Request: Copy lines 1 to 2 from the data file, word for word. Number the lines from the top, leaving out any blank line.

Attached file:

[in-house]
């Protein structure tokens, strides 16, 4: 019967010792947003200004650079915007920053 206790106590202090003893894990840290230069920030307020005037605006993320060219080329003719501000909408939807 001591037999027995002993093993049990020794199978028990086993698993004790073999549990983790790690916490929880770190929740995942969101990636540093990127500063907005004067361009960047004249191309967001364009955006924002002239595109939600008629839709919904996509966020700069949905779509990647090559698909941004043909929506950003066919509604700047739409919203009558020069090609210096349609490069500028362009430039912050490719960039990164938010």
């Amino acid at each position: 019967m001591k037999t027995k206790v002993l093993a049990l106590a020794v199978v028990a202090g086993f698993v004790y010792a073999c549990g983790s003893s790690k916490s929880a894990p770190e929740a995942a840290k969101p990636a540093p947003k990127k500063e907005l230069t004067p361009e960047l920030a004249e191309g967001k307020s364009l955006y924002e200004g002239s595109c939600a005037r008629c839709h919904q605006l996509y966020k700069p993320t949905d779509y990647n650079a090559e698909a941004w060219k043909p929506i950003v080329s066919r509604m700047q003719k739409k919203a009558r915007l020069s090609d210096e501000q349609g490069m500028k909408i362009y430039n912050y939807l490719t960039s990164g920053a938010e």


[in-house]
């Protein structure tokens, strides 16, 4: 019967010792947003200004650079915007920053 206790106590202090003893894990840290230069920030307020005037605006993320060219080329003719501000909408939807 001591037999027995002993093993049990020794199978028990086993698993004790073999549990983790790690916490929880770190929740995942969101990636540093990127500063907005004067361009960047004249191309967001364009955006924002002239595109939600008629839709919904996509966020700069949905779509990647090559698909941004043909929506950003066919509604700047739409919203009558020069090609210096349609490069500028362009430039912050490719960039990164938010």